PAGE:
For Men may Come and Men May Go,
But I Go On Forever

These lines from Alfred Lord Tennyson’s poem describe the Sunrise Tea Stall aptly. Every year sees an influx of new students in all colleges on College Road, but one thing that stays constant is that Ravi Anna , as he is fondly known by the customers, surging to his shop after a hard day’s work.

It has been a second home for an assortment of customers. No fancy and glittery boards greet the customers. Four plastic stools are the only ‘seating facilities’ available. Tea is served in tiny glass cups. The chips on the corners of these cup characteristically reflect light, much like the name of this stall. Perhaps this is the reason why students, working professionals, daily wage workers – all flock his shop. There is something about it the glitter that feels welcoming. His Peak hours are early morning and the evening.

As is usual with such places, this stall too transcends social barriers. People of all backgrounds visit him, and he serves tea with the same warmth, to each one.

“Anna, ‘Unna Tea kuda’” (meaning One Tea please in Tamil)”, is all it takes to strike a rapport with him and fellow tea drinkers. A handcart puller who has just arrived in front of the shop, while a group of 5 students are engrossed in an intense discussion about which is the best faculty in their college are not distinguished by Anna in this world of his.

This little square is forever bustling with conversation. Politics, economics, personal worries and hot socialite gossip have all found refuge in the rants of the customers. One hears snippets of election probabilities, personal problems and Katrina Kaif’s dating life all in one evening, out here seated on the broken red stools of this shop. A lot of colleges being present in the vicinity lend a youthful ambience to his stall.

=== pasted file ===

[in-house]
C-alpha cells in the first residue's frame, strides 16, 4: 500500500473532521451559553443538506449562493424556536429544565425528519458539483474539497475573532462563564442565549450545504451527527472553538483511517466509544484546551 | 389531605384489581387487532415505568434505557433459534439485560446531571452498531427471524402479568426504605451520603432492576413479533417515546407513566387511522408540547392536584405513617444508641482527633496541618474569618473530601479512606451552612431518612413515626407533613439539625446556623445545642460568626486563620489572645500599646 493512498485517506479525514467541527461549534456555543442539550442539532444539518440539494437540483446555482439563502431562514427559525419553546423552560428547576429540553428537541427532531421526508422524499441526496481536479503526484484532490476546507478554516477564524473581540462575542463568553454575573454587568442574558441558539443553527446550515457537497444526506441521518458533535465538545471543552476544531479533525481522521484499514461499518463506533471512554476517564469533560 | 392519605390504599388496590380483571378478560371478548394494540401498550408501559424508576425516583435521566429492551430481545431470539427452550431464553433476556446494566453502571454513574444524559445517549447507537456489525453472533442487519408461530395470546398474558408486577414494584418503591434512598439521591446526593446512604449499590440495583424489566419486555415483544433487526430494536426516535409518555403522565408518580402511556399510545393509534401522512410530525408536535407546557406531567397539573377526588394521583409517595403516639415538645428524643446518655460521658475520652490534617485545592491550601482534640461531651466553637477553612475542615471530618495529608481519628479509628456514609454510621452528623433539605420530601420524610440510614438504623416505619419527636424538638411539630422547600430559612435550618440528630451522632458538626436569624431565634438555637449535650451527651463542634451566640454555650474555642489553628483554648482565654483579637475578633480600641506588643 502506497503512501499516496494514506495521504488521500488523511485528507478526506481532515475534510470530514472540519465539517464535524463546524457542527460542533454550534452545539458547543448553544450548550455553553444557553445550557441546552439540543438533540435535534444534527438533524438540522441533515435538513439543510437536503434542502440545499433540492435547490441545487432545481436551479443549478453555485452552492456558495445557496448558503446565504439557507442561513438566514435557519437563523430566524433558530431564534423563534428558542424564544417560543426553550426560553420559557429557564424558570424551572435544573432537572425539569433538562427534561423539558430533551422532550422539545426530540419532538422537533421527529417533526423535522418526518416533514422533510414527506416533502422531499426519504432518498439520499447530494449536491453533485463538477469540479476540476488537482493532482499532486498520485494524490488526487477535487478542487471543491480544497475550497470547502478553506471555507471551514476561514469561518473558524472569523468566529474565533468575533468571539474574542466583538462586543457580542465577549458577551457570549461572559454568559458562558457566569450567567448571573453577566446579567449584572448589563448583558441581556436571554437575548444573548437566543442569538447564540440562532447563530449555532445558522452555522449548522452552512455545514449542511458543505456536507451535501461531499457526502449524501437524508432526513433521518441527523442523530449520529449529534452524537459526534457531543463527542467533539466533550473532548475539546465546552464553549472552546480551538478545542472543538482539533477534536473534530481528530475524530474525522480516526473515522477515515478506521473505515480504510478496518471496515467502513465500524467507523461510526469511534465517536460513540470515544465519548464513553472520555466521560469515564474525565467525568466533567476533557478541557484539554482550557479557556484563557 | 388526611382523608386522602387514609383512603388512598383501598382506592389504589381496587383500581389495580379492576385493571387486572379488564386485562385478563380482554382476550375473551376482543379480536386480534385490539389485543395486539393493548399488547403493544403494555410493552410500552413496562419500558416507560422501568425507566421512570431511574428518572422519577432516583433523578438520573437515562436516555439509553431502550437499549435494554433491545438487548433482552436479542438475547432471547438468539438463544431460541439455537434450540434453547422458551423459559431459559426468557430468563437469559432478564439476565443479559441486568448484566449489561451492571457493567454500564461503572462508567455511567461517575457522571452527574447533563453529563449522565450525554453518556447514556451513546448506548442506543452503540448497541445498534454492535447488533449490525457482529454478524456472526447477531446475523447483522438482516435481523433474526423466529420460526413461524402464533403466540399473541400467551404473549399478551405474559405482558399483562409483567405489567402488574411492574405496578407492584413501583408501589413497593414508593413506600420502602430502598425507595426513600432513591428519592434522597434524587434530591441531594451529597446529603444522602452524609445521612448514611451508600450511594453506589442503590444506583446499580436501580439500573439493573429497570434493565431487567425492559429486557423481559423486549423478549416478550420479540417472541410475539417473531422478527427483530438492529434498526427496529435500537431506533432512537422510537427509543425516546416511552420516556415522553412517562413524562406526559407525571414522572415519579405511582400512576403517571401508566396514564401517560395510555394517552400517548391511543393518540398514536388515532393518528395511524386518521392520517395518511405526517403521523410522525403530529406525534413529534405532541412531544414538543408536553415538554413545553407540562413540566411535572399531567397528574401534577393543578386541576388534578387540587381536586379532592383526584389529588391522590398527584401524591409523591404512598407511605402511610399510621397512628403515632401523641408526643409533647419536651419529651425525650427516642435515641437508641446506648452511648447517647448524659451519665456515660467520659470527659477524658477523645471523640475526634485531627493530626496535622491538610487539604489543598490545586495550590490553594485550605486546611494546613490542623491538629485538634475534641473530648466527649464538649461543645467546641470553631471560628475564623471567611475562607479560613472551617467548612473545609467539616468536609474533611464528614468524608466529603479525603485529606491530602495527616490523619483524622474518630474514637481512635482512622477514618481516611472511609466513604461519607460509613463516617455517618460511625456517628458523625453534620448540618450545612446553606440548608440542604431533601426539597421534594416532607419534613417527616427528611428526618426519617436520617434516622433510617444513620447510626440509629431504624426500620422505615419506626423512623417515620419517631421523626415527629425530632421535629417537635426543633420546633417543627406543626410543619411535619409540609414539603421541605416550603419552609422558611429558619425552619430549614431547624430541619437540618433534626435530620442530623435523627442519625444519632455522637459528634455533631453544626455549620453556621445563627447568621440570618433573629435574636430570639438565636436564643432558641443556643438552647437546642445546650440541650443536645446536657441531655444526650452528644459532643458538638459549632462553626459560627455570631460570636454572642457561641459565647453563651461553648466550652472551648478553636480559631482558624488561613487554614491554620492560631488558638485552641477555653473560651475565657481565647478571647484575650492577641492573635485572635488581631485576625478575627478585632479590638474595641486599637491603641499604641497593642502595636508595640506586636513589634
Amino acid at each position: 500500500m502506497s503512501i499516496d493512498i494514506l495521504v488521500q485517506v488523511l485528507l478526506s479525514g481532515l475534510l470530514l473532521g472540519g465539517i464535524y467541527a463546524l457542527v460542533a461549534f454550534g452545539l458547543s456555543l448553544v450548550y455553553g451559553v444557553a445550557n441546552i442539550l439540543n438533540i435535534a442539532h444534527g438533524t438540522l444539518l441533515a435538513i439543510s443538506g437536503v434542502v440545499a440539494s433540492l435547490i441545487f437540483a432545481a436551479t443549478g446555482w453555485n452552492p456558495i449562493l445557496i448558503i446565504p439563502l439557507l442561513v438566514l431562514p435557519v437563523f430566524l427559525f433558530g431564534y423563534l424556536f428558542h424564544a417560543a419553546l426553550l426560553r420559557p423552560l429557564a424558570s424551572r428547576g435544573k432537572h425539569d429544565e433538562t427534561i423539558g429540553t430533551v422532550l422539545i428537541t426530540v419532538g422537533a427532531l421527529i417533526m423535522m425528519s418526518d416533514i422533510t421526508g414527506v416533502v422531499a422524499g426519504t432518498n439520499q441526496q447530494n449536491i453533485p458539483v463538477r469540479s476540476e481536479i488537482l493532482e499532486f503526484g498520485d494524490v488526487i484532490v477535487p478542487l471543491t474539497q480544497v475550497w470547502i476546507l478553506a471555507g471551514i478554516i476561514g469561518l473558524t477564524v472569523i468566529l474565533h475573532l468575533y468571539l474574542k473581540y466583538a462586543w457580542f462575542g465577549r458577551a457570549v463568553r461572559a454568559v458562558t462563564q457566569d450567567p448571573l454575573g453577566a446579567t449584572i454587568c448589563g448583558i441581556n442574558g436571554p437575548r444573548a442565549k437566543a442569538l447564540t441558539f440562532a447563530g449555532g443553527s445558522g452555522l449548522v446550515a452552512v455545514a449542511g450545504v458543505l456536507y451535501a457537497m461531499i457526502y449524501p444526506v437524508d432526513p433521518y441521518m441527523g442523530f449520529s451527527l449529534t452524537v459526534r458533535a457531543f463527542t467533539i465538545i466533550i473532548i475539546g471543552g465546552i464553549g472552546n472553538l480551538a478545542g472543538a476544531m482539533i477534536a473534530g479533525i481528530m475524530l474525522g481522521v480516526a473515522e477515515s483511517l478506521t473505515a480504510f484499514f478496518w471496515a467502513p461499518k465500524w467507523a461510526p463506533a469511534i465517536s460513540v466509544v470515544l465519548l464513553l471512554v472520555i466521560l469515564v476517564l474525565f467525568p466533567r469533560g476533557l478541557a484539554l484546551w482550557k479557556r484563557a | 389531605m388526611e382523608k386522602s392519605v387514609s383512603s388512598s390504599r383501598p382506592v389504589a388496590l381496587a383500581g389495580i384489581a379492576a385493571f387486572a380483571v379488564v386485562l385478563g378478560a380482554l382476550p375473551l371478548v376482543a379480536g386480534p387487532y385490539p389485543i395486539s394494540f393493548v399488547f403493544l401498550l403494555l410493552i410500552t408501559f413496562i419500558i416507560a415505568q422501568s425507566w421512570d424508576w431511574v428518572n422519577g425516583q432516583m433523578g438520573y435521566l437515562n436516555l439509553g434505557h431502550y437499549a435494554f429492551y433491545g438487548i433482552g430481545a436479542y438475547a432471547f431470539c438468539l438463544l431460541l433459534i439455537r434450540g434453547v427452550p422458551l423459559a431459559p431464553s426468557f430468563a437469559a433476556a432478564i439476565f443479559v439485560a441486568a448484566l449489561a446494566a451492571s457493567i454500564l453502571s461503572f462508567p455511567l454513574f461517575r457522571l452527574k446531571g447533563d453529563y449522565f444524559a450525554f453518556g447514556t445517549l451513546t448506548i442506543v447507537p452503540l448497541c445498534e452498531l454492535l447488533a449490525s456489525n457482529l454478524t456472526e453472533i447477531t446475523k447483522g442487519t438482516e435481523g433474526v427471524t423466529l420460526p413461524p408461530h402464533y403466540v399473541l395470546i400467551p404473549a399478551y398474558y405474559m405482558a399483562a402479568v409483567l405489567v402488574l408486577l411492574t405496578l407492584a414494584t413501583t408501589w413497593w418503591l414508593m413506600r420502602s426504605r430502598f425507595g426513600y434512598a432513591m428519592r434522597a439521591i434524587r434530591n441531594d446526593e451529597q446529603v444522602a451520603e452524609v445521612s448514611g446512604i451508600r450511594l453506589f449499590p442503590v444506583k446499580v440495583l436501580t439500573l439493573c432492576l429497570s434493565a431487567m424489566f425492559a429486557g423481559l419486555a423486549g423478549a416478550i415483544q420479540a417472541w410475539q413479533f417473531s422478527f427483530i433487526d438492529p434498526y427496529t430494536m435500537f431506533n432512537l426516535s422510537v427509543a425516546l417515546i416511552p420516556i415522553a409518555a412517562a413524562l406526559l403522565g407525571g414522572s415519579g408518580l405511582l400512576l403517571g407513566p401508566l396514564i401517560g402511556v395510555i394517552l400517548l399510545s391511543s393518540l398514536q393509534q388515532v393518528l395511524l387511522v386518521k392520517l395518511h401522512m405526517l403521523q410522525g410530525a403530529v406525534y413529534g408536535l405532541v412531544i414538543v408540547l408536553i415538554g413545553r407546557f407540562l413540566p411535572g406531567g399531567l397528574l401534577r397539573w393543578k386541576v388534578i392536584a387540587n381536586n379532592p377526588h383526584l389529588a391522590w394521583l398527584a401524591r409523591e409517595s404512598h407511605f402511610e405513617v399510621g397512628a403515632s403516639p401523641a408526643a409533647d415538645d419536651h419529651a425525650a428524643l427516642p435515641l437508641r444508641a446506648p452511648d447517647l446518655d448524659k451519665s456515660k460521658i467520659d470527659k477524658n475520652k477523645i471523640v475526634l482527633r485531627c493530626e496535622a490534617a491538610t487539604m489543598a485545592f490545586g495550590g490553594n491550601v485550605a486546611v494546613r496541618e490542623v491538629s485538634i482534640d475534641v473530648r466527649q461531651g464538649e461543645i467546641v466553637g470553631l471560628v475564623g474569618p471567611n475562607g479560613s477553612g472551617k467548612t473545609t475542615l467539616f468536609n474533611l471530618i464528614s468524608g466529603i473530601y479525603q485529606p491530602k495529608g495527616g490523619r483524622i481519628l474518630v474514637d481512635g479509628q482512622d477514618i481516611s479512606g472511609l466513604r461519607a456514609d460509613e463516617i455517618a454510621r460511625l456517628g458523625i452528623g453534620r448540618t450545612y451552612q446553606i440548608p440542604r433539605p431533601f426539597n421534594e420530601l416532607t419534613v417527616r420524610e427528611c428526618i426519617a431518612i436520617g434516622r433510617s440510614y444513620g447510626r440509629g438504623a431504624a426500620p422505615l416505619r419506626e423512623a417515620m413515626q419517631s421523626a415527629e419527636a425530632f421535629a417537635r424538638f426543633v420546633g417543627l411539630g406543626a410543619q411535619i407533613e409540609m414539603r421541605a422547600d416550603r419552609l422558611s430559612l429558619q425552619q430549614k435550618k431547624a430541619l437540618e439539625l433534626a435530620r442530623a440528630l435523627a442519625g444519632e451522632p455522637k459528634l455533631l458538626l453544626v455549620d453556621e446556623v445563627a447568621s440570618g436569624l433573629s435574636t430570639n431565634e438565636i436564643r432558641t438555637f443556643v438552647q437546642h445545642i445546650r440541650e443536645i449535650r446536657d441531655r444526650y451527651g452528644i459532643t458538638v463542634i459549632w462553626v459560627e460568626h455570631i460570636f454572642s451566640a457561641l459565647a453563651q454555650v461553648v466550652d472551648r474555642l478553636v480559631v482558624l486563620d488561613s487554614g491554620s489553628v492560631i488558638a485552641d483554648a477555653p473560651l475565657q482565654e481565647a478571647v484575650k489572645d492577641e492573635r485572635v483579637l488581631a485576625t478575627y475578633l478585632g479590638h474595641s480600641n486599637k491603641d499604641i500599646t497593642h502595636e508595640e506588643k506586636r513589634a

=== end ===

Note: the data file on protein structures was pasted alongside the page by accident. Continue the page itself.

Anna has been running the Sunrise Tea Stall for the past 20 years. A venture that started with only tea has now expanded to Fruit Juices, Bread Omlette, Cold Drinks and a lot more. “Ravi Anna’s lemonade is out of this world,” says Abhaya , a student of Asian College of Journalism. Visibly, nothing distinguishes this small tea shop from the rest of those present on the street. But, a sip of the wonderous  concoction that Ravi Anna brews makes him popular among all tea connoisseurs.

Variants of tea are subject to Anna’s own sweet disposition. Some specialities like the Cardamom tea are available specially when it rains.

Ravi Anna now owns a two-wheeler, a scooty. He earns enough to send both his sons to school and he is very proud of them. He leads a content life earning over 2000 rupees daily. “My business picks up substantially during rains. A lot of people come in for the ‘Wadas’ and ‘Bhajis’ then,” says a beaming Anna.

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